Carpal Tunnel syndrome is specific to the wrist area. Nerve conduction studies show that the nerve is compressed inside the wrist at the carpal tunnel. but the nerves to the fingers can also be compressed at the elbow and the same nerve conduction studies can show that. That is called Cupital Tunnel Syndrome. And if they are compressed up at the shoulder level, it may be a case of Thoracic Outlet Syndrome, where compression is at the brachial plexus.
If the compression is at the neck, then you determine that again with nerve conduction studies and how badly they are compressed can be determined with Electromyelograhy. Exercising your neck because you have Carpal Tunnel Syndrome will not help at all. The compression is inside the wrist and not in the neck.
Anyone diagnosed with Carpal Tunnel without a nerve conduction study, may indeed not have that. That is the only way to know. They measure how fast the nerve signals travel to the fingertips and if it slows down at the wrist, then that is where the compression is. If it doesn't then you have to look higher up in the arm, all the way to the neck, to determine where the signal is getting delayed.
Had the tests, have had the surgery(CTS release) and have had 2 major cervical spine surgeries as well.
I had CT surgery since nerve tests showed I had CTS. But I've also been dealing with cervical spine issues for years. I had the CT surgery, in part, to figure out what symptoms are due to CTS and what are due to cervical spine problems.
As Jenny said, Carpal Tunnel doesn't originate from the cervical spine, but cervical spine problems and carpal tunnel syndrome can have some of the same symptoms in the wrist and hand.
A thanks to both of you. Good explanations! Sorry to have taken so long to get back. I did have an EMG in November and the Carpal Tunnel problem was isolated to the wrist. Since the DR. doing it didn't go all the way up the arm, I wondered if he missed something, but your explanation shows why it was not needed.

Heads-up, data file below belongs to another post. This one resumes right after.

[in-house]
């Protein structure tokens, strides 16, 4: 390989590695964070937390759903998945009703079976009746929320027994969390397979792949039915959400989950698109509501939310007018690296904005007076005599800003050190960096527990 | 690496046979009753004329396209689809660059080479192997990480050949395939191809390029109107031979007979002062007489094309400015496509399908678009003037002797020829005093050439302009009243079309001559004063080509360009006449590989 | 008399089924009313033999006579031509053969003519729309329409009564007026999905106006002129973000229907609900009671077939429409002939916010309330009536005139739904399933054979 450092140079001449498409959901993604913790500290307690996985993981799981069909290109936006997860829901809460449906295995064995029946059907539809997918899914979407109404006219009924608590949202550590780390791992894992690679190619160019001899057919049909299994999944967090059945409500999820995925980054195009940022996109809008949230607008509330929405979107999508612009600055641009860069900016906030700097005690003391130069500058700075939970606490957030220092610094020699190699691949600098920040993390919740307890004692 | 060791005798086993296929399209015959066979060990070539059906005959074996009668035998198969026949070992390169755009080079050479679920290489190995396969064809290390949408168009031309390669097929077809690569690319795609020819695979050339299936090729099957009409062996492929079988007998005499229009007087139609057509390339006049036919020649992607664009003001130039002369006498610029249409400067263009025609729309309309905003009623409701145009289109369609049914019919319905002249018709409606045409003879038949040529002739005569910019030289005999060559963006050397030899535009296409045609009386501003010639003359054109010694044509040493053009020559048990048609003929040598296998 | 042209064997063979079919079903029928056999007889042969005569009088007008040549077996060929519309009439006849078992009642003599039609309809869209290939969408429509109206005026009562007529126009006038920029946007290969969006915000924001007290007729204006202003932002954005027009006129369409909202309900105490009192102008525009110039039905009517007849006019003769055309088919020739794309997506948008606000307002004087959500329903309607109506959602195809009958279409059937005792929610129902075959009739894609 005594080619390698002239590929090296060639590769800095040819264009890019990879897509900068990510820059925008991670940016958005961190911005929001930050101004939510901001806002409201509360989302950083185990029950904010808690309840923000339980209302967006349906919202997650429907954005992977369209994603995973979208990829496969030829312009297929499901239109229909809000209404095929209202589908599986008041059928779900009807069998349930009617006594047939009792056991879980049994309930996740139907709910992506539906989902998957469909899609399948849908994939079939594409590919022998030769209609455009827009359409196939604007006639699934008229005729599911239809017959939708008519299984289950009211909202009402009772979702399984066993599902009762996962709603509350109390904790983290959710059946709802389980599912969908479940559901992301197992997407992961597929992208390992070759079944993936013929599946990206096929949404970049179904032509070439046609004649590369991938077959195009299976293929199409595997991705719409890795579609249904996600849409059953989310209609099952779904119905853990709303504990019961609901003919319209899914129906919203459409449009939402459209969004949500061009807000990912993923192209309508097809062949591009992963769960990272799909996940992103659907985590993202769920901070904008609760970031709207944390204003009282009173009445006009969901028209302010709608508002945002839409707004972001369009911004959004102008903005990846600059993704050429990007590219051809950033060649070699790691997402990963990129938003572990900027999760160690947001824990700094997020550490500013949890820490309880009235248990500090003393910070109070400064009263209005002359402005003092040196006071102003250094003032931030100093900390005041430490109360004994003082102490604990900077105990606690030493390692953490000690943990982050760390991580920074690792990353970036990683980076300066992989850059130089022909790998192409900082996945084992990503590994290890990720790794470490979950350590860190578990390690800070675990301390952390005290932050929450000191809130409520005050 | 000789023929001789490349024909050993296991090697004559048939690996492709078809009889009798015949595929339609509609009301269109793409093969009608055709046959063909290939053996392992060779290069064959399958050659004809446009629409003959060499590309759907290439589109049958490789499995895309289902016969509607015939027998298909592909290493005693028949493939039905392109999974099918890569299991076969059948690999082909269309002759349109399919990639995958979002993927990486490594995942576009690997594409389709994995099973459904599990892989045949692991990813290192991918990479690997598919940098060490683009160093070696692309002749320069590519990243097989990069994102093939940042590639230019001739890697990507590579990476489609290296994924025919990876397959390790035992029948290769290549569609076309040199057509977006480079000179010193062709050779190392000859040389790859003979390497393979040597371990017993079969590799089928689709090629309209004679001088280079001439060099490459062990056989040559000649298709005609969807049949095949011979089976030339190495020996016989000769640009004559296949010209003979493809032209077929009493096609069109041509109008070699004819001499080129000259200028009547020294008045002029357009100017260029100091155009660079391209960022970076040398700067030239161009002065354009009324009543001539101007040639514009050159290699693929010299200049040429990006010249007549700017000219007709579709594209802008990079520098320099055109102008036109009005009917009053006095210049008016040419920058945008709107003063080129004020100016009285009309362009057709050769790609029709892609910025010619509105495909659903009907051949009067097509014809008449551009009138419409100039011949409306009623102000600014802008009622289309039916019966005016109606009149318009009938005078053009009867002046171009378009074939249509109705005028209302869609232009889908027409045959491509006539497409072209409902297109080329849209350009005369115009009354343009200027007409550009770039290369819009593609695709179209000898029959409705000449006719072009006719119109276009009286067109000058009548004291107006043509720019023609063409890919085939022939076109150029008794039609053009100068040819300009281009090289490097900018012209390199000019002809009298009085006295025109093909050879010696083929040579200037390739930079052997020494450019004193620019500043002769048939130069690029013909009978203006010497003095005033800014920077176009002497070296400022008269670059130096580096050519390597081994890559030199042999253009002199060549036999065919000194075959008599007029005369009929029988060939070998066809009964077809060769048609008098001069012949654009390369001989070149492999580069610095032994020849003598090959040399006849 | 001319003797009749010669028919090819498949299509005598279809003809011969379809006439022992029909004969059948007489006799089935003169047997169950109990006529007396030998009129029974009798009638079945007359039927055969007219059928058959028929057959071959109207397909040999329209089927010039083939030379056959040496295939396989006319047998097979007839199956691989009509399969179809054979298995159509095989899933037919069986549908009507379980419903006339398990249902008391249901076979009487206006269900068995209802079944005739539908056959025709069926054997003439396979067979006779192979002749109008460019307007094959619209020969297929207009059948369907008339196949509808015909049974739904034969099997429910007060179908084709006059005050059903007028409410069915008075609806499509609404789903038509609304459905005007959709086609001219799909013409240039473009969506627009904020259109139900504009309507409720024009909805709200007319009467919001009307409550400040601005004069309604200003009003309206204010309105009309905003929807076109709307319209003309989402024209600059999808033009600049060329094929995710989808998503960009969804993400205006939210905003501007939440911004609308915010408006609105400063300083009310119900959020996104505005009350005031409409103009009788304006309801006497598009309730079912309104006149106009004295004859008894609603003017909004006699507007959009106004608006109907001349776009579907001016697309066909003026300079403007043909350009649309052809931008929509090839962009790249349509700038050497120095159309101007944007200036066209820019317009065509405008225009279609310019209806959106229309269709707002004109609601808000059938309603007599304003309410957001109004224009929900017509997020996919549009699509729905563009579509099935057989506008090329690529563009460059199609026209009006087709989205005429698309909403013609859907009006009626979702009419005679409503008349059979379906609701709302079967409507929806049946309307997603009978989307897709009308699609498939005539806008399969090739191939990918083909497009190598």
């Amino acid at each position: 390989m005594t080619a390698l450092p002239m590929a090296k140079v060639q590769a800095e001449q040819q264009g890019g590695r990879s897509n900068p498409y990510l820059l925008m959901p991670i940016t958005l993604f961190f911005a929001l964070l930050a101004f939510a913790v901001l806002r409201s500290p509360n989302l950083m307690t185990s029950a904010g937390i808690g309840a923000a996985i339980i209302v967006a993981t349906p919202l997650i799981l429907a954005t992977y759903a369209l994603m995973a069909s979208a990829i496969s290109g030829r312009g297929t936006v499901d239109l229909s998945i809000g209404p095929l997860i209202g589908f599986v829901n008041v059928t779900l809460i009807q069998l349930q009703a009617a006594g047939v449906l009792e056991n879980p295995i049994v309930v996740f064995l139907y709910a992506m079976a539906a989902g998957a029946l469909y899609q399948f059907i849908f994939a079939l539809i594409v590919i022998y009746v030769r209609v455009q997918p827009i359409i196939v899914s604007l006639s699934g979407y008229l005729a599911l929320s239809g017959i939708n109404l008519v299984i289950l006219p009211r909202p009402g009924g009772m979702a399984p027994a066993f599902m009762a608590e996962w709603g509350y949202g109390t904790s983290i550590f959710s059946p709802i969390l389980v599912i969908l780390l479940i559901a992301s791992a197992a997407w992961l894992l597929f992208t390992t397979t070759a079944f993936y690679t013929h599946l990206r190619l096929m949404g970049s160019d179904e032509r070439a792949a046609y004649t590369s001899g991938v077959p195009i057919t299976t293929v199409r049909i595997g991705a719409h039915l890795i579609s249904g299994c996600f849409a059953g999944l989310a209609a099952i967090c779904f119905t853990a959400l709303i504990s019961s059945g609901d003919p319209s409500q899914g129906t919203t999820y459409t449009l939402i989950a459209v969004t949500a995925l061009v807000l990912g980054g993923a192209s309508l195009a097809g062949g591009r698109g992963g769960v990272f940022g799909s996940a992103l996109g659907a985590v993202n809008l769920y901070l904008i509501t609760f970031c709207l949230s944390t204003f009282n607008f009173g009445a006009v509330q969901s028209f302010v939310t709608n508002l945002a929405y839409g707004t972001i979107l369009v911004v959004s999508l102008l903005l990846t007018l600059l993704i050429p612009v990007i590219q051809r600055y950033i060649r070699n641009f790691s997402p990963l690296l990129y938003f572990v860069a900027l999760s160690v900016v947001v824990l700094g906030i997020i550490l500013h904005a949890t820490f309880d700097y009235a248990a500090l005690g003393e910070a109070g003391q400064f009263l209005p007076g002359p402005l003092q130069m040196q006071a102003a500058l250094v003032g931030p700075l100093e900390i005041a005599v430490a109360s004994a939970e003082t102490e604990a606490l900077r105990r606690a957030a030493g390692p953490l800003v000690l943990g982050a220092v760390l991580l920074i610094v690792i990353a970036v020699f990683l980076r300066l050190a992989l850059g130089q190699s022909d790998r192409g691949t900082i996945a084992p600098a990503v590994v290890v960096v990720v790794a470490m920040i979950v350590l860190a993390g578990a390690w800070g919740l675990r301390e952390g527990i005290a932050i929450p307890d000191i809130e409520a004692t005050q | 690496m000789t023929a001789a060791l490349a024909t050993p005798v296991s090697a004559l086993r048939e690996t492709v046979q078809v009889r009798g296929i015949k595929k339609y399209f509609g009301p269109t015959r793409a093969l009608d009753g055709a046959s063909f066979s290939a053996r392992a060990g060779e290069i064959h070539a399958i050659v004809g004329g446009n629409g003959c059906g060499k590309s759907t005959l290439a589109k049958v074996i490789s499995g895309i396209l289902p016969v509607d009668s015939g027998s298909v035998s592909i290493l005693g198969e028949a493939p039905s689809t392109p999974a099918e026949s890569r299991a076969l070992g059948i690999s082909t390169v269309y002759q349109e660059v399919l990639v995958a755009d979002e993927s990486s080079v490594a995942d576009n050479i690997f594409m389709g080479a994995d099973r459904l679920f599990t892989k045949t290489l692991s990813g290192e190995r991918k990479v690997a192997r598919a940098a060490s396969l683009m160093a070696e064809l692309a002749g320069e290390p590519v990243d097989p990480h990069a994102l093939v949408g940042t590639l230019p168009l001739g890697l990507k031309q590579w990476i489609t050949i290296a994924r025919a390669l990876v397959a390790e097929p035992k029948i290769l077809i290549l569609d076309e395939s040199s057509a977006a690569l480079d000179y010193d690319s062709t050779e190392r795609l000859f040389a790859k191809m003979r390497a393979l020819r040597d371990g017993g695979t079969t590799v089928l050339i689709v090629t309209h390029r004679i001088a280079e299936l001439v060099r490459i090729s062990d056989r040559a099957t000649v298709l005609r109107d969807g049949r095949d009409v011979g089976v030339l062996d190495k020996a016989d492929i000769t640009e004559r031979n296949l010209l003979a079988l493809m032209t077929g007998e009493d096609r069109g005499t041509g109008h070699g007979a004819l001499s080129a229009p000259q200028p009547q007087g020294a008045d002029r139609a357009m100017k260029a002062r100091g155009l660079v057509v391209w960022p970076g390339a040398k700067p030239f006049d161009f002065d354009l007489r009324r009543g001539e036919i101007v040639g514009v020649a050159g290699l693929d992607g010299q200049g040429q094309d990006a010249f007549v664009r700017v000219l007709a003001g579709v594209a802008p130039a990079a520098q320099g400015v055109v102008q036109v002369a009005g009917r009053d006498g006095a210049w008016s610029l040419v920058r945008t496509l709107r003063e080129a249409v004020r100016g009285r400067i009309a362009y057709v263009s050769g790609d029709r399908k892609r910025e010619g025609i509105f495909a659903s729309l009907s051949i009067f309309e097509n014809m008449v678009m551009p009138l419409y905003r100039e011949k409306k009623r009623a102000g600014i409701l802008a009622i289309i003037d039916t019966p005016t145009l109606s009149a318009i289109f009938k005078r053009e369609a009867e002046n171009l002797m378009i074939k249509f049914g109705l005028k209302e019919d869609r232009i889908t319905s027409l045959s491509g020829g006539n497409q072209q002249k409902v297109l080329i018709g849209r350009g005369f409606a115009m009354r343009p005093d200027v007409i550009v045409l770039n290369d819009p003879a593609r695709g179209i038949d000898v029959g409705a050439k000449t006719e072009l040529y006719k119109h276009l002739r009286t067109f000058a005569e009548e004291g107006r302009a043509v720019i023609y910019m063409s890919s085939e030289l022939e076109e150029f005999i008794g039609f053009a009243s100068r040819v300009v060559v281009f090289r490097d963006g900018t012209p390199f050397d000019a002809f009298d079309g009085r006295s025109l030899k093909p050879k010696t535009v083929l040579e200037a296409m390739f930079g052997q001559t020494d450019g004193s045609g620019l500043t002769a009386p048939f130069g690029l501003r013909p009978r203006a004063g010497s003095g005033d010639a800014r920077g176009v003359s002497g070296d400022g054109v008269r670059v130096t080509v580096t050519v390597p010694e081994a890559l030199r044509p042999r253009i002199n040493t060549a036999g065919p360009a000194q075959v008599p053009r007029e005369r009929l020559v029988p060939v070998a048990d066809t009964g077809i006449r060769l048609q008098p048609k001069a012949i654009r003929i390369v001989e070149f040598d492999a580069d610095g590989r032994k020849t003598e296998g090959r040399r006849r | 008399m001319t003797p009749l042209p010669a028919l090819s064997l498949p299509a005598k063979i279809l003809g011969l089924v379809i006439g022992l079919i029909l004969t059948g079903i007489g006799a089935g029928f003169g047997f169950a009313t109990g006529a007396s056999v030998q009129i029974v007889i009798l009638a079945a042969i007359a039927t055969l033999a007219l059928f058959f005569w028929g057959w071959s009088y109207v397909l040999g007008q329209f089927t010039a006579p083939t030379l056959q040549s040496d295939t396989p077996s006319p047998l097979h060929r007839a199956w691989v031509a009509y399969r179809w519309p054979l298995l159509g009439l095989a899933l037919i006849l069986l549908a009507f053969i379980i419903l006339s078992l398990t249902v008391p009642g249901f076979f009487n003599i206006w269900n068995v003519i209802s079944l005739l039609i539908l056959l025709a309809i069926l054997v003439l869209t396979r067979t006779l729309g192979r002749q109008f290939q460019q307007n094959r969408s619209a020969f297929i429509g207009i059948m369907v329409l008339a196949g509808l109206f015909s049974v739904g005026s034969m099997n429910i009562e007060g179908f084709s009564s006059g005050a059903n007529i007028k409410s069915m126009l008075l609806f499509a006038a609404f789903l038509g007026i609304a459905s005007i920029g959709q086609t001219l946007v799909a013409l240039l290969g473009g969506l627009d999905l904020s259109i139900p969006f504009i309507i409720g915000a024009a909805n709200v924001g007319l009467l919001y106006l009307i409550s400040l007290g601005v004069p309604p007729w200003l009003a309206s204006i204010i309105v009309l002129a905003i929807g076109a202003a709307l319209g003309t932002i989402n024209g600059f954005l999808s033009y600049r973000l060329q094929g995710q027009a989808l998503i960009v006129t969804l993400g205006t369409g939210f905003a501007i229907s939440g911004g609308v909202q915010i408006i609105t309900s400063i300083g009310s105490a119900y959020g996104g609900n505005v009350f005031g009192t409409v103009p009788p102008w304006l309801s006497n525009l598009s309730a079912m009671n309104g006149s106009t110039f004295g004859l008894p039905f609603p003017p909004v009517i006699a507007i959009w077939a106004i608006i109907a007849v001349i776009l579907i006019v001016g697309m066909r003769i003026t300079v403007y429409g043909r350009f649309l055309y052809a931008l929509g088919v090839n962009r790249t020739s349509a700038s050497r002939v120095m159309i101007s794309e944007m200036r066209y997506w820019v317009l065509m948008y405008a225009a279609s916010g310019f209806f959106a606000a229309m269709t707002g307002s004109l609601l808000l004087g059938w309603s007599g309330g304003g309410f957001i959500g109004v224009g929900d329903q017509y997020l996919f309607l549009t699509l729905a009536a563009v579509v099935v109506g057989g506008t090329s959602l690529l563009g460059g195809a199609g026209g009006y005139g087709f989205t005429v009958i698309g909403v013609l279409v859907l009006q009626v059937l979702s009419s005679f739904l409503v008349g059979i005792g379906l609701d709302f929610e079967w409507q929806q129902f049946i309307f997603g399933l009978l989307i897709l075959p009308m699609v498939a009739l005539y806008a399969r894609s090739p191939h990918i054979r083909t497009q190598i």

Soooooo--- I will be scheduling the surgery in a couple of weeks. Local anesthesia and home again. I'm left handed and wonder if I should have that hand done to get it over with, but I guess there is a reason to choose the dominant hand first or last, and he will let me know.
I'm lucky. My spinal stenosis is not a problem as long as I do daily back exercises and so far the other areas of the spine -- cervical and all seem OK. Wrist surgery seems so simple compared to ANY spinal surgery!
I think it's all personal preference. Choosing the one that is more bothersome /painful was what my doctor suggested. I'm right hand dominant and my right hand was worse so I chose to do the right hand first.
For me the first week post-op was the worst as fingers hurt to do fine motor skills like pinching and grasping (buttons, zippers, etc). Week two was much better. My surgeon sends you home in a cast like split wrapped in an ace bandage. That came off around day 8-10 post op. I did the right hand in late March and the left hand one month later in late April. I chose to buy a light brace/glove to wear after the splint came off.
Both wrists, Jenny?? WOW! When someone has both TKRs, I am in awe, but both hands?! How did you ever do it?
Since both wrists are equally involved, I might just go ahead and have the dominant hand done first, unless the Dr. has other reasons. There is just my DH and myself, so I'll have it easy. I normally have cooking classes in the Spring, but had canceled them because of the possibility of moving, (we are not -- yet) But now I'm so happy I did, as I won't have that worry hanging over my head. I'm older than most, so healing is a little slower. But my time is my own, and I can spend that time doing what is needed to help the healing and flexibility. As with knee surgery, I guess the surgery is nothing compared to the recovery part.
After my TKR, in 09, I found the 'knee/hip' board very helpful. I can see that this board will be also. Thank goodness for 'HealthBoards'!!